poem on Milton :-
• Flowers bloom again—leaves glad once more the tree!

Poor life—there comes no second Spring to thee!' But it were unfair both to poet and poem not to find space for one lengthier extract; and here is one, which will excellently exhibit the author's power to portray Nature and to invest it with a soul—the mission, we conceive, of a true poet. The lovers are met at their yet undisturbed trysting-place:

All nature was a treasury which their hearts
Rifled and coin'd in passion: the soft grass,
The bee's blue palace in the violet's bell;
The sighing leaves which, as the day departs,
The light breeze stirreth with a gentle swell;
The stiller boughs blent in one emerald mass,
Whence, rarely floating liquid eve along,
Some unseen linnet sent its vesper song;
All furnish'd them with images and words,
And thoughts that spoke not, but lay hush'd like pray'r;
Their love made life one melody, like birds,
And circled earth with its own rosy air.




What in that lovely climate doth the breast
Interpret not into some sound of love ?
Canst thou e'en gaze upon the hues that rest,
Like the god's smile, upon the pictured dream
Limned on mute canvas by the golden Claude,
Nor feel thy pulses as to music move?
Nor feel thy soul by some sweet presence awed ?
Nor know that presenco by its light, and deem
The landscape breathing with a voice divine,

“ Love, for the land on which ye gaze is mine?”?—P. 188. A wooer of nature in her sweetest moods could alone have caught so many of her minuter features as are grouped in the earlier verses of this passage: the poet-soul alone could have given the spiritual touches to the picture, and have localised so happily the special abode and realm of Love. We pass by other beauties—for extracts do scant justice—and content ourselves with directing the attention of our readers to one fine passage which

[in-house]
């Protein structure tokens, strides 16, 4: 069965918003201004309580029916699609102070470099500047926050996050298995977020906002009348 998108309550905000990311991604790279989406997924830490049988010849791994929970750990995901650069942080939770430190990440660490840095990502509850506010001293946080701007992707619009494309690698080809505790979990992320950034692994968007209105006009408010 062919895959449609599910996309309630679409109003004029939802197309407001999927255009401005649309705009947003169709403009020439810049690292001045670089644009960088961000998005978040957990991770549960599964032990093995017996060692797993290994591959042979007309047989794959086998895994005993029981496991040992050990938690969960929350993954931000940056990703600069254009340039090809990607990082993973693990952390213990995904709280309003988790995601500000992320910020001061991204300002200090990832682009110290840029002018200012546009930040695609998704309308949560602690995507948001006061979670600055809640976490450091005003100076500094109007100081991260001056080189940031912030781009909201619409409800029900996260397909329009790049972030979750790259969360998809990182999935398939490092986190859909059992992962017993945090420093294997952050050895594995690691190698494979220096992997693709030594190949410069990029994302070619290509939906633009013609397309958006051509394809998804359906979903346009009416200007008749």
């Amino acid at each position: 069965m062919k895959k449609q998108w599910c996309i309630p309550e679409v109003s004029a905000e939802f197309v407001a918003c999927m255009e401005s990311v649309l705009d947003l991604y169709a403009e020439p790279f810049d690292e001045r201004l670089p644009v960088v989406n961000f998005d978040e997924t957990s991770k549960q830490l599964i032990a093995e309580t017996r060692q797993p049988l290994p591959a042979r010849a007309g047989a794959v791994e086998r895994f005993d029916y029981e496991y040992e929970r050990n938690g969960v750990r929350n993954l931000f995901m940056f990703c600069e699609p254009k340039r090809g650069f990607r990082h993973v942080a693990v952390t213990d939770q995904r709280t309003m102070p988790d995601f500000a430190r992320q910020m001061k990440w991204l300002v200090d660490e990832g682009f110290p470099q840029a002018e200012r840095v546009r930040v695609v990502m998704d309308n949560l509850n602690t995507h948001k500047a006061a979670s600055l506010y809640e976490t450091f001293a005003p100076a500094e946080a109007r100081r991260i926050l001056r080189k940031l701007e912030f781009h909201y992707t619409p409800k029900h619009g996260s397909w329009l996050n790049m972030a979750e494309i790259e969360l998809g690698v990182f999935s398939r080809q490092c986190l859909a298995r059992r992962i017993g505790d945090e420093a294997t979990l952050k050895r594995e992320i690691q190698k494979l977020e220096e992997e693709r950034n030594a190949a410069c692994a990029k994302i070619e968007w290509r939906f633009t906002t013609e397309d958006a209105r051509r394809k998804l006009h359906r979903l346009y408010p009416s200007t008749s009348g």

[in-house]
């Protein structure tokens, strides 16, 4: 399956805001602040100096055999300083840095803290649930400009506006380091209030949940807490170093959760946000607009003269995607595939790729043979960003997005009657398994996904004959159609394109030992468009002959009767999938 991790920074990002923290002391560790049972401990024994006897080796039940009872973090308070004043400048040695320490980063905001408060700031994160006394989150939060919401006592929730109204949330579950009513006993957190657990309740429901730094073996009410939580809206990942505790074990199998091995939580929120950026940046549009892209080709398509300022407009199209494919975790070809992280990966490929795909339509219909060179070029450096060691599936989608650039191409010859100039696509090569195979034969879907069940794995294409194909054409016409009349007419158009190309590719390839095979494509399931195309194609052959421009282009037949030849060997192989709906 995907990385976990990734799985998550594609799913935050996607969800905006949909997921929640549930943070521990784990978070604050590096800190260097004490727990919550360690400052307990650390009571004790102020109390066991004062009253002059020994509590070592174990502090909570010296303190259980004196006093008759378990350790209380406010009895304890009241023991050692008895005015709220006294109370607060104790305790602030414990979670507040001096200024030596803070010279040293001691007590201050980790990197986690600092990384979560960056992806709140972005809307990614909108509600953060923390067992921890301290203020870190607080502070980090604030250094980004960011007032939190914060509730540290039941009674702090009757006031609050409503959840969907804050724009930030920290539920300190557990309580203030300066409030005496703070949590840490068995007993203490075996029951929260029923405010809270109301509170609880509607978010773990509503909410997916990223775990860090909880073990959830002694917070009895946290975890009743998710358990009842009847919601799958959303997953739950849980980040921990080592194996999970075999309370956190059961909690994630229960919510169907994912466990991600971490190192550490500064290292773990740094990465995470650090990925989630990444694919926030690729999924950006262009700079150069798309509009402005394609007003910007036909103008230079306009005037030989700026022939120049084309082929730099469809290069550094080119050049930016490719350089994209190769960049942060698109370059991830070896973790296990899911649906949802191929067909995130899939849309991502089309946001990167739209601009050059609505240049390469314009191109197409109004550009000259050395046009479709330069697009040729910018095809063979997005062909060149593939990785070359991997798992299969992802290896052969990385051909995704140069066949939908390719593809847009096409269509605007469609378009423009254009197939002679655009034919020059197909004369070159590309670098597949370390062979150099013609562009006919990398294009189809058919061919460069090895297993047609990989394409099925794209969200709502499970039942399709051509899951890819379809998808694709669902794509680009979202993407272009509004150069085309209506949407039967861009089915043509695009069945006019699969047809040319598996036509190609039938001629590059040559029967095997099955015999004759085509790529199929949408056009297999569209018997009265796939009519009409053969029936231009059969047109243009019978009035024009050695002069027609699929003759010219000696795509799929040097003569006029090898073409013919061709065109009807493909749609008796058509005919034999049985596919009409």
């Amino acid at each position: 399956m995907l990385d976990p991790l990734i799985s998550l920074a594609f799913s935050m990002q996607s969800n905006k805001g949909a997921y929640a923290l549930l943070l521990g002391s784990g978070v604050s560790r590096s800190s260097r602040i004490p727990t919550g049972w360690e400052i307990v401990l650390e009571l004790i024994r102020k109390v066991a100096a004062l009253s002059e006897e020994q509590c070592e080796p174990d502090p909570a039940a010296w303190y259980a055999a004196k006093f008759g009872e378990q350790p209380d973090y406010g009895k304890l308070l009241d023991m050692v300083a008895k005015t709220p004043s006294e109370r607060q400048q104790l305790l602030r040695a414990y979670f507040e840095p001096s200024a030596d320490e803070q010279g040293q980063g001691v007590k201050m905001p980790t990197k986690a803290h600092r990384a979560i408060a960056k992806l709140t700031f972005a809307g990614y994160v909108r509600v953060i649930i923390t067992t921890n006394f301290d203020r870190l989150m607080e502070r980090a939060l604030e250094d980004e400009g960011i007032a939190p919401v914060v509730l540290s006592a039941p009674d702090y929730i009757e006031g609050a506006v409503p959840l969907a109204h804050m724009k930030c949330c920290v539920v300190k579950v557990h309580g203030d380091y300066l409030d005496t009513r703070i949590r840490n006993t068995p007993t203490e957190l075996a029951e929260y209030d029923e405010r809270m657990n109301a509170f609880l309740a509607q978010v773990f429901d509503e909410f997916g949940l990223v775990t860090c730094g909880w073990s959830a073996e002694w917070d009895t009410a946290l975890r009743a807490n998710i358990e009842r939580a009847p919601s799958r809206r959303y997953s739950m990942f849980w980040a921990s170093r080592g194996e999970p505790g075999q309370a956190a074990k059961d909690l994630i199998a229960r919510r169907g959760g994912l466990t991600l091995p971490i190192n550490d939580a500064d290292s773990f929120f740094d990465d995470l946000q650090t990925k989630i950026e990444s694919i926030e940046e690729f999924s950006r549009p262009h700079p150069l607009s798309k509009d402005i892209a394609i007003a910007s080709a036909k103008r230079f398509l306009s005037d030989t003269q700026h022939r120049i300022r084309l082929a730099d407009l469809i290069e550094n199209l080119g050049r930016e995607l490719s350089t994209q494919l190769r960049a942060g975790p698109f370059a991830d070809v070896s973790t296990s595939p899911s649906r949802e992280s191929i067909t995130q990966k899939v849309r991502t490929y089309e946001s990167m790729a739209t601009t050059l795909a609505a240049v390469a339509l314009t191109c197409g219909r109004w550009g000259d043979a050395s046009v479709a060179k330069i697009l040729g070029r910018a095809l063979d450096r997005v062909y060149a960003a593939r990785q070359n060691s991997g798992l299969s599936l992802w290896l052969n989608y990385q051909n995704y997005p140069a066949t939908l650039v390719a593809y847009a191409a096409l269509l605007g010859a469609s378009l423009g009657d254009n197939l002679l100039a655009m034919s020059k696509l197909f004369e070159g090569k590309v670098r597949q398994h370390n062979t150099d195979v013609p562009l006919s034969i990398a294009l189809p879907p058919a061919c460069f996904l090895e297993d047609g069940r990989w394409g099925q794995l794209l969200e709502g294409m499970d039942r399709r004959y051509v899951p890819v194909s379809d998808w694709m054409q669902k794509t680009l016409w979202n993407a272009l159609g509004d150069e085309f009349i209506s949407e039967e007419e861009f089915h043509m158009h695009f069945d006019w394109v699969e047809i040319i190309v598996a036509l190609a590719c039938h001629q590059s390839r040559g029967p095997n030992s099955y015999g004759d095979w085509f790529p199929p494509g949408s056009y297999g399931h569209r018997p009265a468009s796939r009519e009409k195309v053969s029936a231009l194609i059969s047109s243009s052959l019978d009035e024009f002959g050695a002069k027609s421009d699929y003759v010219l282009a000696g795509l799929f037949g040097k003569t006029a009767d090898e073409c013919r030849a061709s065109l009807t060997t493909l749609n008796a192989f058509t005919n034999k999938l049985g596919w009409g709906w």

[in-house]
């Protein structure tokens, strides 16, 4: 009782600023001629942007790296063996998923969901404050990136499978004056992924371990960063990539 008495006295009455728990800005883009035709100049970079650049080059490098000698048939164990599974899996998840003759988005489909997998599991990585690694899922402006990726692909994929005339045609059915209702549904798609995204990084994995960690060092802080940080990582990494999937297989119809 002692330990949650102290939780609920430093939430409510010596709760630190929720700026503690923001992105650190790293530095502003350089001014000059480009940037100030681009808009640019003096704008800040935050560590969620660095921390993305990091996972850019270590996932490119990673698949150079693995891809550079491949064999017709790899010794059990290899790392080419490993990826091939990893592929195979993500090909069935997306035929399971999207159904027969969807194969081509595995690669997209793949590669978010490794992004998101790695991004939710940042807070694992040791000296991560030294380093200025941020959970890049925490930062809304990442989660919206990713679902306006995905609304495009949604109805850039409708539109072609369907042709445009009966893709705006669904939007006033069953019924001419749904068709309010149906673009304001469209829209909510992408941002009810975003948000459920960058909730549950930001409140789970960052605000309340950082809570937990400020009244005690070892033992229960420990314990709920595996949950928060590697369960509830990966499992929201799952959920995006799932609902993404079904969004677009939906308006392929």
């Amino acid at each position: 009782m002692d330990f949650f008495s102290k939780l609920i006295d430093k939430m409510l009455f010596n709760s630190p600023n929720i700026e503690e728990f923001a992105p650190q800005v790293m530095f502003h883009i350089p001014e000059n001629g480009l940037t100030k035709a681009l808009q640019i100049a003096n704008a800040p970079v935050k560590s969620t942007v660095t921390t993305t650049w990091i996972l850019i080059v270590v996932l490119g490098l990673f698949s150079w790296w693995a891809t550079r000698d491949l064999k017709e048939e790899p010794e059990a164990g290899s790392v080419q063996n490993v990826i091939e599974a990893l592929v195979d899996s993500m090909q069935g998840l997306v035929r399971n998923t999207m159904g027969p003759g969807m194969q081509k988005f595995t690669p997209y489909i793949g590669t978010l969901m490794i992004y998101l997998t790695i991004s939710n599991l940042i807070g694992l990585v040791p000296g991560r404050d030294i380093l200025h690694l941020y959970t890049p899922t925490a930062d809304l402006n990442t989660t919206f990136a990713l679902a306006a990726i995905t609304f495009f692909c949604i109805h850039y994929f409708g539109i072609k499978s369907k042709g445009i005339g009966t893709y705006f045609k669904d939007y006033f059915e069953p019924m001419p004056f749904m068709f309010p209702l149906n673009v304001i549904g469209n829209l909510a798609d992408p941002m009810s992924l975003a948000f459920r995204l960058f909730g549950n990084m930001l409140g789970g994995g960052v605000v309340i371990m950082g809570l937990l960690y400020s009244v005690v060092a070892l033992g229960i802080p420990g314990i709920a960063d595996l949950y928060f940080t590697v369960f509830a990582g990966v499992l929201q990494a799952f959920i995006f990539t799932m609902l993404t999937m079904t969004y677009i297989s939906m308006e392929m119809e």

may interest them, as showing how a Conservative statesman of to-day can appreciate the results of that struggle for liberty, in aid of which Milton wrote and strove. We prefer to extract, as our last loan from this poem, the sketch of the blind old man sitting before that deathless tree, which bloomed his humble dwelling-place beside,' in the dark evening of his days. The passage is not the less affecting, from the inlaying of familiar lines which even a careless reader of Milton will recognise :

• The old man felt the fresh air o'er him blowing,
Waving thin locks from musing temples pale ;
Felt the quick sun through cloud and azure going,
And the light dance of leaves upon the gale,
In that mysterious symbol-change of earth
Which looks like death, though but restoring birth.
Seasons return; for him shall not return
Day, or the sweet approach of even or morn.
Whatever garb the mighty mother wore,
Nature to him was changeless evermore.-
List, not a sigh !—though fall’n on evil days,
With darkness compass'd round—those sightless eyes
Need not the sun ; nightly he sees the rays,
Nightly he walks the bowers of Paradise,
High, pale, still, voiceless, motionless, alone,
Deathlike in calm as monumental stone,
Lifting his looks into the farthest skies,
He sate : and as when some tempestuous day
Dies in the hush of the majestic eve,
So on his brow—where grief has pass'd away-
Reigns that dread stillness grief alone can leave.'-P. 205.



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The tale of Constance, which follows, is more remarkable for the skill with which its author diversifies exquisite sketches of rural scenery with clever cartes de visite,' so to speak—of his * dramatis persona'-than for the plot or pleasantness of the story. Yet one can forgive the introduction even of so unpleasant a character as Harcourt into it, for the neat satire which hits off the mercenary nature of his attentions to the heroine :

• High-born, yet poor, no Corydon was he,

To dream of love, and cots in Arcady,
His tastes were like the Argonauts of old,

And only pastoral, if the fleece was gold.-P. 215. A happier feature in this poem is the ease with which the author sprinkles his narrative with reflections, pertinent to it, yet indicative of his own keenness of observation. Thus when Constance, listed by marriage with an Earl into the first circles of London society, marvels at the absence of rank's harsh outlines' in the intercourse with the